June 15 – UEFA looks poised to agree €1.3 million in compensation to Bilbao for the late removal of Euro 2020 hosting from the Basque city’s San Mamés stadium to Seville. The decision was taken once it became clear Bilbao would not allow spectators at matches.
As part of the compensation package for the loss of hosting rights, Bilbao will also be awarded a major UEFA club competitions final with Spanish press reporting that they will be awarded the 2024 Europa League final and the 2025 Women’s Champions League final.
When the hosting rights were removed Bilbao had immediately objected threatened legal action over what it said was a breach of contract. Initially it looked as though the Bilbao games would be moved to a different country but Spanish president Luis Rubiales made the case to UEFA that hosting was important for Spanish football and Seville stepping in to fill the gap.
Mayor of Bilbao Juan Mari Aburto was quoted in Marca as saying: “We said that we were going to defend the interests of Bilbao from the moment UEFA broke the contract unilaterally with the Bilbao city council.
“We have worked in two directions, on the one hand for financial compensation and to take into account that Bilbao is an attractive city for holding new events. We can say with great satisfaction that Uefa will compensate Bilbao for €1.3m and that we will host two relevant and impactful finals in 2024 and 2025 in the city…”
For all Aburto’s strident claims on agreed compensation, the final decision has still to be made by UEFA’s standing committees. UEFA has made no public comment on settlement.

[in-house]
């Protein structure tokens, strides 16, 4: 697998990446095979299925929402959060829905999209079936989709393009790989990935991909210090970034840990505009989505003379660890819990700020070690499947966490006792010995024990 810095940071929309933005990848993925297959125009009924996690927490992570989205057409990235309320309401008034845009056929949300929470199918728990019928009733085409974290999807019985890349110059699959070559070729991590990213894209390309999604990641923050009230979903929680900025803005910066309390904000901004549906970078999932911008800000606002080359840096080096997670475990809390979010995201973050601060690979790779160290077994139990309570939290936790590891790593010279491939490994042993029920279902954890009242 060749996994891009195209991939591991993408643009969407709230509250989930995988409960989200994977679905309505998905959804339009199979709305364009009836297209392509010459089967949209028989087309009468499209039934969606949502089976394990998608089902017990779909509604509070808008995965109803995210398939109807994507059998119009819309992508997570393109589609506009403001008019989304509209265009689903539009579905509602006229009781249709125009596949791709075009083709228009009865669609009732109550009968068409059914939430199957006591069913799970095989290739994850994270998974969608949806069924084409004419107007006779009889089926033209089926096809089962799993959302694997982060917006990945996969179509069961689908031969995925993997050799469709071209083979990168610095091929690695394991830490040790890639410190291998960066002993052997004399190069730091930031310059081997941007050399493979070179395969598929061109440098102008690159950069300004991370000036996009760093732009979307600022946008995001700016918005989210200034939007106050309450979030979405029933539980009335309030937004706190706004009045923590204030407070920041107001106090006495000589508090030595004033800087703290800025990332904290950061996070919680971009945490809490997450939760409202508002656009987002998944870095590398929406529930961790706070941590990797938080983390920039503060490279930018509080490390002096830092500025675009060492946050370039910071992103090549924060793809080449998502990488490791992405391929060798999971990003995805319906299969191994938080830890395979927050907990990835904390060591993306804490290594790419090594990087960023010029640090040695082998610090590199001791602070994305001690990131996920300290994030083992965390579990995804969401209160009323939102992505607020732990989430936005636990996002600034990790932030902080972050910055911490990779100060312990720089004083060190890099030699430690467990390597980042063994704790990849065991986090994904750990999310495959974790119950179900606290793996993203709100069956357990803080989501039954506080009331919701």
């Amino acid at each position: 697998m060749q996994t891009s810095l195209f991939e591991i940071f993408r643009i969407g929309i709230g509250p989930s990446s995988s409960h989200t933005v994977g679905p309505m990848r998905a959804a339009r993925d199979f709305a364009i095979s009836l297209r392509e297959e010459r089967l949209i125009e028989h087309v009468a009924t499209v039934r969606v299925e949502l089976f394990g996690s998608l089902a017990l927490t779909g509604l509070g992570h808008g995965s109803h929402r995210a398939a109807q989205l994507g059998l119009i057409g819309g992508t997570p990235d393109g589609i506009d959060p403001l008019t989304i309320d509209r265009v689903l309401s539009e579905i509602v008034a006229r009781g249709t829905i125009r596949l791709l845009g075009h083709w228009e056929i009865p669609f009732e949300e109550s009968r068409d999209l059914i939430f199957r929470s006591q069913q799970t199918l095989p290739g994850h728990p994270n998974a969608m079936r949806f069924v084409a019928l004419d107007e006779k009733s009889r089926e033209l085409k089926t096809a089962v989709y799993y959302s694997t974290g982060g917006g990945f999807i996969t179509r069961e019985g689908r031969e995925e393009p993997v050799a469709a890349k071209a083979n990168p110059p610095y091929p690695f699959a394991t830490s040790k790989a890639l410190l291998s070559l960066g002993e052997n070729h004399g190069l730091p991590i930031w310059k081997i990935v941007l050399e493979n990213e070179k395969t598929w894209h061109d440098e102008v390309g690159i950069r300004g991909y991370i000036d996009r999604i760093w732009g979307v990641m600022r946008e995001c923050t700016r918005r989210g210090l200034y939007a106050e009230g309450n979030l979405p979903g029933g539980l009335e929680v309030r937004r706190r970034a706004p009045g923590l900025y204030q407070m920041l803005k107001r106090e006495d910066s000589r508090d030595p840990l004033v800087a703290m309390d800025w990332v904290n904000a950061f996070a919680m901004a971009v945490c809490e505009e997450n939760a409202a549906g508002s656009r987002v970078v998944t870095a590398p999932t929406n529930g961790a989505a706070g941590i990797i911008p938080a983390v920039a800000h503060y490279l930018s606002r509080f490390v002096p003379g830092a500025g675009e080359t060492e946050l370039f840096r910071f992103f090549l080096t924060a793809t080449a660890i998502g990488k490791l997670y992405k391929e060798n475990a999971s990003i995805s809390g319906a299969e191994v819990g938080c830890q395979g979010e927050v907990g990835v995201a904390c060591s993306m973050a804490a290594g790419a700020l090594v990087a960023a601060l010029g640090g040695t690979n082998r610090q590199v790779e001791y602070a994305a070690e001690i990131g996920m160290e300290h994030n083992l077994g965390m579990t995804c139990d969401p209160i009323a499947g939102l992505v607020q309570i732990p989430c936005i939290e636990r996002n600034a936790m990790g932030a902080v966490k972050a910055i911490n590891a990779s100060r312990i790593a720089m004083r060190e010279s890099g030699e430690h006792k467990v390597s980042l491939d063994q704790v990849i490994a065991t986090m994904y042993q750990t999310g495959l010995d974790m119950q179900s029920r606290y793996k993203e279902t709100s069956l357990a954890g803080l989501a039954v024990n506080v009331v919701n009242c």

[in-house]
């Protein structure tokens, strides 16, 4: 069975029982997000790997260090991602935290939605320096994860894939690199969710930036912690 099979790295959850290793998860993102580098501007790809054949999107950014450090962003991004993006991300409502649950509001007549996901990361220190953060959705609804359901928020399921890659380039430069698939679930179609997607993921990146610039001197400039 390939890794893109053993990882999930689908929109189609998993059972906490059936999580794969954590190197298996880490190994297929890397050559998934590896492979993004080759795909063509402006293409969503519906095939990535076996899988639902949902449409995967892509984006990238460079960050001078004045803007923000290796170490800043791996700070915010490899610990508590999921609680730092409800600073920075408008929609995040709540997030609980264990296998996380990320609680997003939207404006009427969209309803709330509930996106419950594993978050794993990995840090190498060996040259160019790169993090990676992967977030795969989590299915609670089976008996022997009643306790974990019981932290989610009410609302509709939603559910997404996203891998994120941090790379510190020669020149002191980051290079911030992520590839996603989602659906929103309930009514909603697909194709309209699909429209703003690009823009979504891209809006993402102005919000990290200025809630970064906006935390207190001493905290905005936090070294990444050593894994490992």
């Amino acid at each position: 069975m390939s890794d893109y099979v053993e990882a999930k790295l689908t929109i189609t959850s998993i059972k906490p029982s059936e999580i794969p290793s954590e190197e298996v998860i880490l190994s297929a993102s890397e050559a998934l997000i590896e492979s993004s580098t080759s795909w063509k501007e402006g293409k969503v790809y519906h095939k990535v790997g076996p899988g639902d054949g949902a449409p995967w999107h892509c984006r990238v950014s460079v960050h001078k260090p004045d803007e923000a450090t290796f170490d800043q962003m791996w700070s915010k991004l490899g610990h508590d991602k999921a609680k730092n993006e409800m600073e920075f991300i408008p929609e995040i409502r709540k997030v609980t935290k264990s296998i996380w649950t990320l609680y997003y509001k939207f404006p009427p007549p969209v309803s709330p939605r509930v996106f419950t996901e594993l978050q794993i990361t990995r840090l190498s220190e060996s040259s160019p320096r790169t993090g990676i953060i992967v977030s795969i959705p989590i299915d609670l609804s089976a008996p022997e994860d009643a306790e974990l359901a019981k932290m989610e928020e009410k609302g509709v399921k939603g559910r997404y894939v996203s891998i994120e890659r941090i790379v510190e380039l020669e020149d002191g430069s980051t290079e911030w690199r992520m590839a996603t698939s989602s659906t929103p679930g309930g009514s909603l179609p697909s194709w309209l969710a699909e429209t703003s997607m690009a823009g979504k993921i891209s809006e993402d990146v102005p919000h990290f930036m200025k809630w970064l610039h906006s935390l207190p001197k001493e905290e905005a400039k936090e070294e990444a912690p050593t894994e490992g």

Settling with Bilbao raises questions over whether there is the potential for UEFA compensation to Dublin that also was stripped of hosting for refusing to allow spectators to attend matches.
UEFA’s relationship with the Irish is more complex with the Irish FA (FAI) having had to seek support last year following a £60 million debt crisis and the scandal over the extravagant expenditure of its former chief executive John Delaney. Eventually the Irish government agreed a £2.5 million bail out for the FAI with UEFA lending its own support. The Euro hosting would have been a significant step to helping with the debt relief.
In April UEFA allocated €500,000 to the FAI for the redevelopment of Dalymount Park to a new 6,000 capacity stadium. That stadium is expected to open 2025.
It seems unlikely UEFA would agree further direct funding support for the FAI or a compensation package for Dublin considering its other commitments to Irish football.
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